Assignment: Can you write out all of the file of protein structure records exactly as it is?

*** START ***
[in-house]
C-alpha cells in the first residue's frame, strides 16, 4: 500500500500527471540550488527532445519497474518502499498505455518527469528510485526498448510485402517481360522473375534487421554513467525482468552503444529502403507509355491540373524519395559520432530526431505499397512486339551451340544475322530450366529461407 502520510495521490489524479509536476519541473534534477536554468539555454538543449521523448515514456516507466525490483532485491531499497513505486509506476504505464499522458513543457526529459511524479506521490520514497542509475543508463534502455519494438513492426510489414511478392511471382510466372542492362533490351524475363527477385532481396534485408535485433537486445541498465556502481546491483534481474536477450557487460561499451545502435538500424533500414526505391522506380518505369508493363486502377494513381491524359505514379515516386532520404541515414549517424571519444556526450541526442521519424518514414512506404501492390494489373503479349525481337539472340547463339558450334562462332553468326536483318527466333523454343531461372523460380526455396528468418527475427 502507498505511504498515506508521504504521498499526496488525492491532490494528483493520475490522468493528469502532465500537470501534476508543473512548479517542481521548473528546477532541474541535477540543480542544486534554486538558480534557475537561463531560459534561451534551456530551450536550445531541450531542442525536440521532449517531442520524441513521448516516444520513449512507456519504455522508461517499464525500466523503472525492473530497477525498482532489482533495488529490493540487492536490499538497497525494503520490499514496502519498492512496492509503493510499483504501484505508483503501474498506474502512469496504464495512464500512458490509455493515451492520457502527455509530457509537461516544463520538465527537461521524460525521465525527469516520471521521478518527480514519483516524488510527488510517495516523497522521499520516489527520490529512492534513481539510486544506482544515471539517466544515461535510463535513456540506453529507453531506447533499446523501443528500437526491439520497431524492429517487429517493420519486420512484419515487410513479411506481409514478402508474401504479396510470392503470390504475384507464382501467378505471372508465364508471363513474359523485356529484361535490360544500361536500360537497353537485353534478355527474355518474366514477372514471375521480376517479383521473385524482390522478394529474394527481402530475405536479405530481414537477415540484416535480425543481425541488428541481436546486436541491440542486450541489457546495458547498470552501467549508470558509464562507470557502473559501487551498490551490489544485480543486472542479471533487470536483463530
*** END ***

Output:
[in-house]
C-alpha cells in the first residue's frame, strides 16, 4: 500500500500527471540550488527532445519497474518502499498505455518527469528510485526498448510485402517481360522473375534487421554513467525482468552503444529502403507509355491540373524519395559520432530526431505499397512486339551451340544475322530450366529461407 502520510495521490489524479509536476519541473534534477536554468539555454538543449521523448515514456516507466525490483532485491531499497513505486509506476504505464499522458513543457526529459511524479506521490520514497542509475543508463534502455519494438513492426510489414511478392511471382510466372542492362533490351524475363527477385532481396534485408535485433537486445541498465556502481546491483534481474536477450557487460561499451545502435538500424533500414526505391522506380518505369508493363486502377494513381491524359505514379515516386532520404541515414549517424571519444556526450541526442521519424518514414512506404501492390494489373503479349525481337539472340547463339558450334562462332553468326536483318527466333523454343531461372523460380526455396528468418527475427 502507498505511504498515506508521504504521498499526496488525492491532490494528483493520475490522468493528469502532465500537470501534476508543473512548479517542481521548473528546477532541474541535477540543480542544486534554486538558480534557475537561463531560459534561451534551456530551450536550445531541450531542442525536440521532449517531442520524441513521448516516444520513449512507456519504455522508461517499464525500466523503472525492473530497477525498482532489482533495488529490493540487492536490499538497497525494503520490499514496502519498492512496492509503493510499483504501484505508483503501474498506474502512469496504464495512464500512458490509455493515451492520457502527455509530457509537461516544463520538465527537461521524460525521465525527469516520471521521478518527480514519483516524488510527488510517495516523497522521499520516489527520490529512492534513481539510486544506482544515471539517466544515461535510463535513456540506453529507453531506447533499446523501443528500437526491439520497431524492429517487429517493420519486420512484419515487410513479411506481409514478402508474401504479396510470392503470390504475384507464382501467378505471372508465364508471363513474359523485356529484361535490360544500361536500360537497353537485353534478355527474355518474366514477372514471375521480376517479383521473385524482390522478394529474394527481402530475405536479405530481414537477415540484416535480425543481425541488428541481436546486436541491440542486450541489457546495458547498470552501467549508470558509464562507470557502473559501487551498490551490489544485480543486472542479471533487470536483463530